I shook Jamal Khashoggi’s hand. Days later he was murdered

First published by the Middle East Eye on 18/10/2018

#Khashoggi

The Saudi Arabia I knew as a child would not have carried out such a heinous act as the brutal murder of a patriotic intellectual

Last night, as I was watching the unfolding news coverage of the grisly assassination of Saudi journalist Jamal Khashoggi, I looked at my right hand and turned to my wife and said: “With this hand I shook Jamal’s hand after dinner on 29 September and said goodbye.”

The image that immediately came into my head was of Khashoggi’s hand which – according to the grim details emerging about his murder – had been cut from his body. The reports about how Khashoggi’s body was cut up while he was still alive filled me with absolute horror.

How on earth could this have happened?

The only and last encounter

I had never met Khashoggi prior to my one and only encounter in London last month. But I had seen him frequently on news and debate programmes discussing Middle East-related topics.

Not only did his deep knowledge and informative analysis enrich the discussion, but his criticism of Saudi Arabia was coupled with deep affection and a strong desire to see it follow a course that would enhance its standing in the world and ensure its continued development.

My meeting with Khashoggi came after I was asked to chair a session at the Middle East Monitor’s conference entitled: “The Oslo Accords: A legacy of broken promises.” A couple of days before the conference, I was informed of an additional contributor to the session that pleased me. It was Jamal Khashoggi.

On the morning of the conference, I was introduced to Khashoggi. Speaking in Arabic, I said how pleased I was that he was joining us and I mentioned that I was born in the Saudi capital, Riyadh, and asked where he was born. With pride, he said Al-Madina Al-Munawara, which is where the second-most important mosque to Muslims stands over Prophet Muhammad’s grave.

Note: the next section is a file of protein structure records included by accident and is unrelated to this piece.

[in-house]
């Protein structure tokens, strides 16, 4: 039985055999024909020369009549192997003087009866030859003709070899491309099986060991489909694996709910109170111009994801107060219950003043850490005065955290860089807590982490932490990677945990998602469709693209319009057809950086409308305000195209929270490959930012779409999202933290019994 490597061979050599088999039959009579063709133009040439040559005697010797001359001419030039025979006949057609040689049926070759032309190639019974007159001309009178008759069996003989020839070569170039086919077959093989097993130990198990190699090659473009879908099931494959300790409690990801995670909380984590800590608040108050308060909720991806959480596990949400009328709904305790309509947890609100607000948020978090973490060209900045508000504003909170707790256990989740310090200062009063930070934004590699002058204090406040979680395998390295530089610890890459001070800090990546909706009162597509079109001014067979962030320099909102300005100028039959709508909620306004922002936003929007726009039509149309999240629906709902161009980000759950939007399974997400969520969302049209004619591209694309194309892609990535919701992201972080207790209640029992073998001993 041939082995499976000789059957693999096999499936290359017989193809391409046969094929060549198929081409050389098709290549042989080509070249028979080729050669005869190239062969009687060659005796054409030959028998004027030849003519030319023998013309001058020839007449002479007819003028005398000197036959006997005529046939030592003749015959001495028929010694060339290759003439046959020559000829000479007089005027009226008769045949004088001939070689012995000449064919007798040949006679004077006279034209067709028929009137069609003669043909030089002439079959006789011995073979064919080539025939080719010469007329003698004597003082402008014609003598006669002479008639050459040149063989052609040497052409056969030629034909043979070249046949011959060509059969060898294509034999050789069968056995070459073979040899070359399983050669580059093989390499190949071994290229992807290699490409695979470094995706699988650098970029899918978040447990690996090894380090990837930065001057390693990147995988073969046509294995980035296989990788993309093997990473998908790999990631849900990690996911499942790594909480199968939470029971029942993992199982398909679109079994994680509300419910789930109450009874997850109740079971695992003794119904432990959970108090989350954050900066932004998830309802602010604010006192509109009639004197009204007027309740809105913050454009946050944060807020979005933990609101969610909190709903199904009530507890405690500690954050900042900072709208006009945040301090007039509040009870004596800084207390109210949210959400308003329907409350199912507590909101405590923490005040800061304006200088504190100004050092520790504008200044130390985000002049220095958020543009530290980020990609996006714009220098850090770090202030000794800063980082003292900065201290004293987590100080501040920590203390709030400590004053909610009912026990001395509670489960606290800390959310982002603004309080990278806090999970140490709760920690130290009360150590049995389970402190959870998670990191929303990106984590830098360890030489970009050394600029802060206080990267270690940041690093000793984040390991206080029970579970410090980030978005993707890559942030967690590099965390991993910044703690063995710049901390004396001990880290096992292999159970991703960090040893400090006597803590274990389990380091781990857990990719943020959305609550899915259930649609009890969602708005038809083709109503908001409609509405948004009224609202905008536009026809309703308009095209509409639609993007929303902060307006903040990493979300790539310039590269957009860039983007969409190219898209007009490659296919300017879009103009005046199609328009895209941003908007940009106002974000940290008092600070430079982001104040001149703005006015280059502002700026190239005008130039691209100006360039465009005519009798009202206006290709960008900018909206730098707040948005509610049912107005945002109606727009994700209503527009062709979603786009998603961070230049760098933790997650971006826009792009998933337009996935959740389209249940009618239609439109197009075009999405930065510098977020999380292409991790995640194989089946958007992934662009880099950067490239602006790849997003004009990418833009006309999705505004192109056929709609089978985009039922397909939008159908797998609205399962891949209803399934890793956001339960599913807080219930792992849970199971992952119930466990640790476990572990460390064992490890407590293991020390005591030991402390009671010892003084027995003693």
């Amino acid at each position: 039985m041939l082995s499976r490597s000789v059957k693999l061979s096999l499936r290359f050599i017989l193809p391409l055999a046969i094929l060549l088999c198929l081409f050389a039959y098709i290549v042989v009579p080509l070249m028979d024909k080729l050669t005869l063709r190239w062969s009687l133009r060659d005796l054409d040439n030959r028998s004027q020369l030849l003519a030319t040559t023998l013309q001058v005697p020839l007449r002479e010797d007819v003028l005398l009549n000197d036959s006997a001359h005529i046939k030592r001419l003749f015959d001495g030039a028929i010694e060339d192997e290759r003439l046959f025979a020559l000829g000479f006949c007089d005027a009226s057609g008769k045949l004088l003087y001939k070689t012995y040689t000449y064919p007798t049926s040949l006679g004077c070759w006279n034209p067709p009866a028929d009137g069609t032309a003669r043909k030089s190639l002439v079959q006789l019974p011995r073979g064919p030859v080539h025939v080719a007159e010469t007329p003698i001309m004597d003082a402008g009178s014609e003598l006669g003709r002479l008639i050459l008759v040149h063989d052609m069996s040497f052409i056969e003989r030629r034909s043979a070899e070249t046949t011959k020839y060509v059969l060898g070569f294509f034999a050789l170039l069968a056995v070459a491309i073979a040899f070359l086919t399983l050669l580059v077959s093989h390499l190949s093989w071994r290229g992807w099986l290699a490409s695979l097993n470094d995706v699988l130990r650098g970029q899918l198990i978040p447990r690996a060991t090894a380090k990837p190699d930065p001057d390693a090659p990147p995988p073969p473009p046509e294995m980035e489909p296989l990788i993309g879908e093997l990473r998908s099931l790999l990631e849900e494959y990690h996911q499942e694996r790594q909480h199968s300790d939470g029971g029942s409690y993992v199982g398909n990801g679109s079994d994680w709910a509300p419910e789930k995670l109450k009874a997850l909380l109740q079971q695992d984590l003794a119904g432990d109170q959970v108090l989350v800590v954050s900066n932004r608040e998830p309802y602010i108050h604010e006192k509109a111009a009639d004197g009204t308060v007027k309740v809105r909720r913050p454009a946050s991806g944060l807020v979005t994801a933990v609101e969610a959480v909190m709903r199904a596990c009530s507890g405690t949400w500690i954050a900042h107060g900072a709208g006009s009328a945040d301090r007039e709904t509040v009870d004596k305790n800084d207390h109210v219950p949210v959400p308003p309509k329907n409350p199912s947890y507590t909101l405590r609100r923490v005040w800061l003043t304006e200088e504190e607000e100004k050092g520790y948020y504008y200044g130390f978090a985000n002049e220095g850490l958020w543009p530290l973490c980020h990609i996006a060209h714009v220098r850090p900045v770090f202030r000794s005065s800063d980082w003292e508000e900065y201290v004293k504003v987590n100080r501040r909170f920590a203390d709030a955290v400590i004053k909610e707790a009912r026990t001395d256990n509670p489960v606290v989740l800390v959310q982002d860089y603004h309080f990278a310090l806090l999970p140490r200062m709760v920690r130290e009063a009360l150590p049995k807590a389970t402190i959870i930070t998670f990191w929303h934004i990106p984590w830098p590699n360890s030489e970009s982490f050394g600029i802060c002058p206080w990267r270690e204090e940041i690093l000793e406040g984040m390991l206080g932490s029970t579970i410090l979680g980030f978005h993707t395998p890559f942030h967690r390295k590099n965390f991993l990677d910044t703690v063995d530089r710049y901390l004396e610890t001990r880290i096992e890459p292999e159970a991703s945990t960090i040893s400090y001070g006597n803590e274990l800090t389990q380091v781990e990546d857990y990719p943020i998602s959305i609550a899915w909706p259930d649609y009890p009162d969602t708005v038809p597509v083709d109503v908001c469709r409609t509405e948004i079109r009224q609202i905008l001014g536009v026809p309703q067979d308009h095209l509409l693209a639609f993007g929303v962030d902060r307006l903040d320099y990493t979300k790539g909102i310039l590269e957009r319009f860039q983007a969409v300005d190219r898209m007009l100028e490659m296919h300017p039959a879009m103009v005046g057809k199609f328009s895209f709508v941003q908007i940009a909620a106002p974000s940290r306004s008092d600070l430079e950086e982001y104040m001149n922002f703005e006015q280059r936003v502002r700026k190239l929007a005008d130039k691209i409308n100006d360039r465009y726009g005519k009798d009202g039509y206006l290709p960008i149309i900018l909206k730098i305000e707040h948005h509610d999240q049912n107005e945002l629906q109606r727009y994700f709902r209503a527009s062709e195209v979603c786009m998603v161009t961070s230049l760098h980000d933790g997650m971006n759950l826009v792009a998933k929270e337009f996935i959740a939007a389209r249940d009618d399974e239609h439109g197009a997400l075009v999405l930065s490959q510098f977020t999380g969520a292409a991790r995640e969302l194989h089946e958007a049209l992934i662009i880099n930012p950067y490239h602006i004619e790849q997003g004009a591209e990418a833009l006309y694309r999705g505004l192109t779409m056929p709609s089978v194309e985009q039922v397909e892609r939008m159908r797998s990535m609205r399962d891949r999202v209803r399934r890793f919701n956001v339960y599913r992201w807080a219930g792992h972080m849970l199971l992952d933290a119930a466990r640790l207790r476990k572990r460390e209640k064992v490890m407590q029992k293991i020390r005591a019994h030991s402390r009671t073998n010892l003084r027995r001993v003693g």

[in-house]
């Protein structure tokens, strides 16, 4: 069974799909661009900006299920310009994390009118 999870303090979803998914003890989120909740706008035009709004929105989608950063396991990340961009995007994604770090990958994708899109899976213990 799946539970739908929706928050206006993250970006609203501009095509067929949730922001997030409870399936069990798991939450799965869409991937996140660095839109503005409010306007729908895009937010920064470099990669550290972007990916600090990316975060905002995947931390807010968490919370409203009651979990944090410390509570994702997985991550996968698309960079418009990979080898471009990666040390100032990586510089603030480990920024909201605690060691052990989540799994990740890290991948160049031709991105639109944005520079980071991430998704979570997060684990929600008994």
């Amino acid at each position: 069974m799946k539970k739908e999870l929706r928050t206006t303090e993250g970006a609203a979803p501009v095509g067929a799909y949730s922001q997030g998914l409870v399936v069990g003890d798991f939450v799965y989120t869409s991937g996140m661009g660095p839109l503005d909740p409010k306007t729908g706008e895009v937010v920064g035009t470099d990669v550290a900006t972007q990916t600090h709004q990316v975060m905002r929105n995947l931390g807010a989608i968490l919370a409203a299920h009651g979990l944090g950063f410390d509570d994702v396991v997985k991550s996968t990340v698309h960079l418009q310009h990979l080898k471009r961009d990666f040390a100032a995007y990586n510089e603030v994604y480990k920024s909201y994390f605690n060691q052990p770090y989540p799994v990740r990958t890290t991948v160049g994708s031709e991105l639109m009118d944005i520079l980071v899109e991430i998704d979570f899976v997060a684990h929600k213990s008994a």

I asked Khashoggi how he wanted to be introduced and he said simply as a “Saudi journalist”. His contribution to the discussion was succinct and he concluded that nobody but the Palestinians could accept or reject any deal put forward by US President Donald Trump and his advisers.

The session was well received, as some members of the audience told me afterwards.

At the dinner that evening, I went to greet Khashoggi and said that I looked forward to meeting him again in the future. With a broad smile, he acknowledged my words and said that he, too, looked forward to meeting me in the future. This turned out to be our final goodbye.

The old Saudi Arabia

Throughout the period since the shocking news of Khashoggi’s disappearance, I have been haunted by one image, that of his calm, confident walk into the Saudi consulate in Istanbul to receive a document confirming his divorce, not knowing he was walking into a death trap.

I have been asking myself how the Saudi Arabia I knew as a child had changed so much in recent years from the one I remember fondly, to the one that has just authorised a gruesome killing of a citizen that it should have had tremendous pride in, a thinker, writer and patriot.

A protester outside the Saudi consulate in Istanbul holds up a poster featuring an image of Jamal Khashoggi(AFP)

 Why was Khashoggi’s intellect not used by the “reforming crown prince” to inform him about his Vision 2030 for which he has received such admiration from the West? The same could of course apply to the many scholars, academics, intellectuals and activists who have been detained or indeed “disappeared” in the last couple of years.